Lawmakers in Panama’s National Assembly on Thursday approved a bill to regulate the use and commercialization of crypto assets in the Central American country renowned as a hub of offshore financial services.
The bill opens the door to private and public use of crypto assets, and will make it possible for people to pay their taxes with cryptocurrencies. Experts warned it could heighten Panama’s reputation as a place lacking financial transparency.
The legislation is broader in scope than measures passed by El Salvador, which last year made bitcoin legal tender, said independent lawmaker and promoter of the bill Gabriel Silva.
“We’re seeing the emergence of many different types of crypto assets like works of art,” he said. “That’s why we didn’t want to limit ourselves only to cryptocurrencies.”
The bill covers the trading and use of crypto assets, issuance of digital securities, new payment systems and the tokenization of precious metals. Tokenization is when rights to an asset are converted into digital formats.
Under the new legislation, Panamanians may use crypto assets as means of payment for any civil or commercial operation not prohibited by law in the country.
Panama is on the European Union’s list of tax havens, and Romain Dromard, chief executive officer at financial investment advisory firm K&B Family Office, said the crypto bill would not help it appear more transparent.
“Panama was already in a bad position and these payment methods skip the due diligence processes that international organizations are asking Panama to embrace,” he said.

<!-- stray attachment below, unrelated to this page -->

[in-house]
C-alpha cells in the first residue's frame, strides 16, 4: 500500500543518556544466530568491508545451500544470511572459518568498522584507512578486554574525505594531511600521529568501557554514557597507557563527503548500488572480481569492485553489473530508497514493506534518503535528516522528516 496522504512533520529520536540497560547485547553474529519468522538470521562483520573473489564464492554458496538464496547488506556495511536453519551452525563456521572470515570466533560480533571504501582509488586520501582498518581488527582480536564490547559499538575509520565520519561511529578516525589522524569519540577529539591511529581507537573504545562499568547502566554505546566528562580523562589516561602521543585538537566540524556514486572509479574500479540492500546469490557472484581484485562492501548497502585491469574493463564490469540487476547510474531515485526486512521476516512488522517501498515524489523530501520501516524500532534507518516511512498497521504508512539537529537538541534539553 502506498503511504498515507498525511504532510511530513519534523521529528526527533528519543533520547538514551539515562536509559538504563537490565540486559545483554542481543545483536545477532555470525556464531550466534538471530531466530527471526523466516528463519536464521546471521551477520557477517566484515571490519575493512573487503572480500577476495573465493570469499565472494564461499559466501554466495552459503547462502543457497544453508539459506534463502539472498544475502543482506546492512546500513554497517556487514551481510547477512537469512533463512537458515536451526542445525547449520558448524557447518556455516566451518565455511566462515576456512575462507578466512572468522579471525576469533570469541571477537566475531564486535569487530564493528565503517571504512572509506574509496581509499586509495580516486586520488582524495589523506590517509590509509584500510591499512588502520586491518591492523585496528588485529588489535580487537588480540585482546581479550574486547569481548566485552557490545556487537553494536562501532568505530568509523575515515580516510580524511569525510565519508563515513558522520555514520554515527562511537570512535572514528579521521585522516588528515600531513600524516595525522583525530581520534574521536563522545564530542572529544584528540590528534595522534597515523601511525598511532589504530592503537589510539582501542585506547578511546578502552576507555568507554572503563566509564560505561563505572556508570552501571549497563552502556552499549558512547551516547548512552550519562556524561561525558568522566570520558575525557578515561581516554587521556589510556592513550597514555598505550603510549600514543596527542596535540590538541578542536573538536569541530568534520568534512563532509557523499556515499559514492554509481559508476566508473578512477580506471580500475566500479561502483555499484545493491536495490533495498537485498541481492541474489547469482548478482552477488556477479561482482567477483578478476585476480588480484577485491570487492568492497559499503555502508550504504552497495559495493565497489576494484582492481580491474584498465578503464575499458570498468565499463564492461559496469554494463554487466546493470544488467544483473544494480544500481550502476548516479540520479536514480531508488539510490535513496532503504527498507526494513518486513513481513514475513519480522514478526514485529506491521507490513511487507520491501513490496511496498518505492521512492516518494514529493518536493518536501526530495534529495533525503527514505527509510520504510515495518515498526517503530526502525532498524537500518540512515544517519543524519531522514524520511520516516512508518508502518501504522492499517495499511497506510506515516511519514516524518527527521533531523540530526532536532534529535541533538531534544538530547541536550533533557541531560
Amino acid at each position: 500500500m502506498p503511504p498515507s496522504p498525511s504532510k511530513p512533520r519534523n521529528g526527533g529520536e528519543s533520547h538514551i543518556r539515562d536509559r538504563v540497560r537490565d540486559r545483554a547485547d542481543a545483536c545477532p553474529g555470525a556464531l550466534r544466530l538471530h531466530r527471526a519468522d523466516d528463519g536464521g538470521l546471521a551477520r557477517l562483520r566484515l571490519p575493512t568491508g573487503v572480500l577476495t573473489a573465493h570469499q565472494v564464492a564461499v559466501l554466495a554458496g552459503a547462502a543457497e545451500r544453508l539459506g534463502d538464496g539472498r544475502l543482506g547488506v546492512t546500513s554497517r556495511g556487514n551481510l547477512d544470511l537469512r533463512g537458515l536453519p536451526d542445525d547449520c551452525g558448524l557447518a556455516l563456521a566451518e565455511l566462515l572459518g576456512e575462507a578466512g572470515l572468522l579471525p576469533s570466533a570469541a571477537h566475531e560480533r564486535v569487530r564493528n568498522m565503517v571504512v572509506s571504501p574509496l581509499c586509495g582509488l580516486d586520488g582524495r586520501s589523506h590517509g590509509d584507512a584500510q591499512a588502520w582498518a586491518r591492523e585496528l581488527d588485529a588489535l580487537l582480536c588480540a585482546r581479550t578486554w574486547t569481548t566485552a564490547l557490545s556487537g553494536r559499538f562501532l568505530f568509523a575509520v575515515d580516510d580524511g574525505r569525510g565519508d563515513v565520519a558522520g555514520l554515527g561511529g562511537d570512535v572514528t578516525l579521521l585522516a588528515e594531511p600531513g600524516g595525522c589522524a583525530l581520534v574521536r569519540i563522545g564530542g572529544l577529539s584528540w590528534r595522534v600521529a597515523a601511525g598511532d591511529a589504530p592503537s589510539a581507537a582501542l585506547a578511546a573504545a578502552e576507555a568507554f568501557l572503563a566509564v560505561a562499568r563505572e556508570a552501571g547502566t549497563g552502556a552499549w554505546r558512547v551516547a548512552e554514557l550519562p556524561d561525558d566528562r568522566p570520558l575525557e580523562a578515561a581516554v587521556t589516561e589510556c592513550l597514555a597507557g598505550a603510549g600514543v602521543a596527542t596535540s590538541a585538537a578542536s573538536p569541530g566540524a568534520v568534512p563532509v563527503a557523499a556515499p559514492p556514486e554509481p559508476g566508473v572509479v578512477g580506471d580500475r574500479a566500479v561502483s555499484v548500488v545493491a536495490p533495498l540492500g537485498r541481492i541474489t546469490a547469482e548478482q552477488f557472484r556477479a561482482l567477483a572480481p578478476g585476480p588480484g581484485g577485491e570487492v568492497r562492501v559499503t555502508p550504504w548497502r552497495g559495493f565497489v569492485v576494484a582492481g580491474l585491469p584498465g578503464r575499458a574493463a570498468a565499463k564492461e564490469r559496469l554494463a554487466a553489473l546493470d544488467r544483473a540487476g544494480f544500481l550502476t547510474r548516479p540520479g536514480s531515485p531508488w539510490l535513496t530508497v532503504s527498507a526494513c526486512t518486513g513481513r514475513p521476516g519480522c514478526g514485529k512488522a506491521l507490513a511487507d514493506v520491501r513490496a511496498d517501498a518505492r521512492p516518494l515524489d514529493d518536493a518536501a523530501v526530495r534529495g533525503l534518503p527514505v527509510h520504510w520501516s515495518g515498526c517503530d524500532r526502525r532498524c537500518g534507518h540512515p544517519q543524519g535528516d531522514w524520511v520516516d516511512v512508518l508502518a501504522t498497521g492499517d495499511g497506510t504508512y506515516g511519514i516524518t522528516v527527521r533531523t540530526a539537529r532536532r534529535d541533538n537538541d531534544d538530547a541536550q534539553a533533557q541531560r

The bill, which now passes to President Laurentino Cortizo to be signed, was approved in the assembly with 38 votes in favor, two abstentions and no votes against.
Belisario Castillo Saenz, chief executive officer of tokenization firm Feänor Corp, argued that crypto assets could help the unbanked, given that internet penetration is high in Panama but only one in four people have bank accounts.
The bill could also make banks that have created barriers to using cryptocurrencies more cooperative, said Jose Fabrega of CryptoSPA, a hub for crypto and blockchain services.
Still, K&B’s Dromard said the role banks will play under the new rules is unclear and forecast that it will take years for traditional institutions to use the assets.
In addition, small and medium businesses would not be able to switch to such highly volatile assets, he argued.
Reporting by Elida Moreno and Valentine Hilaire; Editing by Cynthia Osterman